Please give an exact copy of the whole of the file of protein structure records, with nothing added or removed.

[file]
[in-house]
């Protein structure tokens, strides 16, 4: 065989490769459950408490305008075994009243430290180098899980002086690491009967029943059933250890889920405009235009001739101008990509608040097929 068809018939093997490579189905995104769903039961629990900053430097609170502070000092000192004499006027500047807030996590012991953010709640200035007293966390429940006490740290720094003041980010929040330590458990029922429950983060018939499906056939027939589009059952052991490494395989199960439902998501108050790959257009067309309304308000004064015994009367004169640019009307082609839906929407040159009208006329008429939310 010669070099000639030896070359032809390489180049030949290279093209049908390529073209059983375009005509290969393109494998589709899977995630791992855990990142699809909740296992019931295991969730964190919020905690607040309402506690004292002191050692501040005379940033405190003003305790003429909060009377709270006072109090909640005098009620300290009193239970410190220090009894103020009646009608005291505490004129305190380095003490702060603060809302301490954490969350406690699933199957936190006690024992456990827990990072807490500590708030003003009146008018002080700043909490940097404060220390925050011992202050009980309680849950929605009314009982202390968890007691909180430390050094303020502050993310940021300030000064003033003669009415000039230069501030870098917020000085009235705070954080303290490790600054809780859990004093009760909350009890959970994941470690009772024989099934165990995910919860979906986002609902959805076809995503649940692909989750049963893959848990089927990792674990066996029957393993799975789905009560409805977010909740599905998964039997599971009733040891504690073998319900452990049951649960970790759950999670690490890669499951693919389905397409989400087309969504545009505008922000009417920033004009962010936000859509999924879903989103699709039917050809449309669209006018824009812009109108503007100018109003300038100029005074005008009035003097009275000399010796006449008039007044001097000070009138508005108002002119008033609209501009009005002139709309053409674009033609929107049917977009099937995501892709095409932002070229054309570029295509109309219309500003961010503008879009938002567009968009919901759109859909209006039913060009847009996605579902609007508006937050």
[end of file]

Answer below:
[in-house]
């Protein structure tokens, strides 16, 4: 065989490769459950408490305008075994009243430290180098899980002086690491009967029943059933250890889920405009235009001739101008990509608040097929 068809018939093997490579189905995104769903039961629990900053430097609170502070000092000192004499006027500047807030996590012991953010709640200035007293966390429940006490740290720094003041980010929040330590458990029922429950983060018939499906056939027939589009059952052991490494395989199960439902998501108050790959257009067309309304308000004064015994009367004169640019009307082609839906929407040159009208006329008429939310 010669070099000639030896070359032809390489180049030949290279093209049908390529073209059983375009005509290969393109494998589709899977995630791992855990990142699809909740296992019931295991969730964190919020905690607040309402506690004292002191050692501040005379940033405190003003305790003429909060009377709270006072109090909640005098009620300290009193239970410190220090009894103020009646009608005291505490004129305190380095003490702060603060809302301490954490969350406690699933199957936190006690024992456990827990990072807490500590708030003003009146008018002080700043909490940097404060220390925050011992202050009980309680849950929605009314009982202390968890007691909180430390050094303020502050993310940021300030000064003033003669009415000039230069501030870098917020000085009235705070954080303290490790600054809780859990004093009760909350009890959970994941470690009772024989099934165990995910919860979906986002609902959805076809995503649940692909989750049963893959848990089927990792674990066996029957393993799975789905009560409805977010909740599905998964039997599971009733040891504690073998319900452990049951649960970790759950999670690490890669499951693919389905397409989400087309969504545009505008922000009417920033004009962010936000859509999924879903989103699709039917050809449309669209006018824009812009109108503007100018109003300038100029005074005008009035003097009275000399010796006449008039007044001097000070009138508005108002002119008033609209501009009005002139709309053409674009033609929107049917977009099937995501892709095409932002070229054309570029295509109309219309500003961010503008879009938002567009968009919901759109859909209006039913060009847009996605579902609007508006937050």